What Causes White Sidewall Tires To Scuff Or Discolor?

Enhancing Style and Maintaining White Sidewall Tires: Care Tips and Storage Strategies

Using white rubber to add style to a tire's sidewall dates back into the early 1900s. In those days, the white rubber of wide, whitewall tires not only added style, but also acted as the sidewall's outer protective layer.

While most current tires feature black sidewall styling, selected luxury vehicle, performance car and light truck-oriented tires offer white stripe, raised white letter or outline white letter styling.

Today's white stripe and white letter tires feature a layer of special abrasion-resistant, non-staining black rubber on top of an underlying layer of white rubber all the way around the styled sidewall's circumference.

The tire mold is machined with recesses where the stripe/letter styling will appear. This allows both the black surface and underlying white rubber to be drawn up into the mold recesses as the tire is cured. After the tire has cooled, fine-grit grinding wheels carefully remove the top layer of black rubber from the raised portions of the molded design to reveal the white rubber below.

This construction method produces even white stripes and crisp white letters, as well as prevents oils in the black rubber compounds from migrating into the white rubber.

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Since this condition is caused by adverse service conditions, the only corrective action is for the driver to take greater care not to rub the tire sidewall against curbs when parking. While unsightly, cosmetic sidewall scuffing doesn't reduce the strength of the tire. Some drivers will have their tires remounted inside out to hide the cosmetically damaged white sidewall under the vehicle. Drivers who repeatedly damage white sidewall tires may want to consider buying blackwall replacements when it's time to purchase new tires.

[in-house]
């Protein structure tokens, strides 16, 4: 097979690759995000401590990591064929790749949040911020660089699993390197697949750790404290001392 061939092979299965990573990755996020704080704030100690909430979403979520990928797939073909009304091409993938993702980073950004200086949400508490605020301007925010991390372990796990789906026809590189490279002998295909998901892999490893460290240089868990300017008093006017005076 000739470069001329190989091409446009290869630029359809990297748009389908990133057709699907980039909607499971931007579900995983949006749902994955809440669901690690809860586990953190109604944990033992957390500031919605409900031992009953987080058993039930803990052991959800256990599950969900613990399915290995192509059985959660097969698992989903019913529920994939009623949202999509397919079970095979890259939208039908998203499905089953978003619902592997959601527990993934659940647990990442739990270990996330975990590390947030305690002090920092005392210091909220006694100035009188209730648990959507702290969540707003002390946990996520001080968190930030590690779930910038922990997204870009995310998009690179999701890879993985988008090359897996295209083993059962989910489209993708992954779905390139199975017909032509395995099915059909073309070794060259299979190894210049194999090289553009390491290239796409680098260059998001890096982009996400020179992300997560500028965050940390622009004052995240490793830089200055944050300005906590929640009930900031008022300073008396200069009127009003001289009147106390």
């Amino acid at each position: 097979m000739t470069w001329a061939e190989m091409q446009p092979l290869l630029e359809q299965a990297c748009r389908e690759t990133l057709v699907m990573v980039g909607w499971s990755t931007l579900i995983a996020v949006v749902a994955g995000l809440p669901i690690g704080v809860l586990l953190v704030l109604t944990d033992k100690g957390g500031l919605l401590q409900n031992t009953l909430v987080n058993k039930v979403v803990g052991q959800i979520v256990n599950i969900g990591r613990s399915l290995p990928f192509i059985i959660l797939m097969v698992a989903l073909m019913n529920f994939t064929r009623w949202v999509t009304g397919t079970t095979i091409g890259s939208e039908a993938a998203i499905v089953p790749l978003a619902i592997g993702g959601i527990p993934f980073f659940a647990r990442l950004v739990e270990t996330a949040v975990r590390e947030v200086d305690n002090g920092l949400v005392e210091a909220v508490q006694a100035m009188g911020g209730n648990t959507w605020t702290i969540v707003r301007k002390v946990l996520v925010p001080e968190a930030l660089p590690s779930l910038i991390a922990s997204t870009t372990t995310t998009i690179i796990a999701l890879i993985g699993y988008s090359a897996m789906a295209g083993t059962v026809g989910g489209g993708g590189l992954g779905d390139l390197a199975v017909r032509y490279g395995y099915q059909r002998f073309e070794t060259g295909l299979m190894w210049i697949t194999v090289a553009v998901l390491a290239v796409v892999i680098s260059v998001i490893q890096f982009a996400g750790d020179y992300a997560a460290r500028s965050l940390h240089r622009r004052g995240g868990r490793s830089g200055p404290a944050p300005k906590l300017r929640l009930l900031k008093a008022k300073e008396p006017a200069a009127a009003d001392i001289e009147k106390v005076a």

This tire condition is not covered by the manufacturer's materials and workmanship warranty and is not considered warrantable.


While oils are necessary ingredients in black rubber, their presence in white rubber will turn the rubber brown. Therefore, a special non-staining black rubber is used on white stripe/white letter tires to protect the white rubber by acting as a barrier that eliminates oil migration within the tire.

Shortly after tires have had their white stripe/letters revealed in the tire plant, the white sidewall side of the tire will be covered with a blue/green semitransparent protective solution that shields the white rubber while the tires are in storage, transit or being installed on the vehicle for the first time. Once the tires are installed, this protective coating can be washed away with warm water, regular soap and a fine-bristle tire brush.

Warnings: Harsh chemicals like brake cleaners, solvents or bleaches should not be used. In addition to the protective coating, they will remove some of the waxes and oils used to help the rubber compound resist aging and cracking.

High-pressure washers should be used sparingly on tires. Since concentrated high-pressure water spray can damage rubber, the spray wand should be kept at a distance of over 18 inches away from the tire to reduce the water pressure against the rubber.


Because white stripe and white letter tires only have non-staining rubber on their white sidewall side (standard blackwall rubber on the reverse side), they should always be stored white-to-white or black-to-black. If stacked, a set of four tires should be stored (from the bottom) white up - white down - white up - white down. This will prevent the black sidewall oils from transferring to and contaminating the adjacent white stripe/letters.

Since transfer of oils in blackwall tires is of no significance, it does not make a difference if they touch when stored.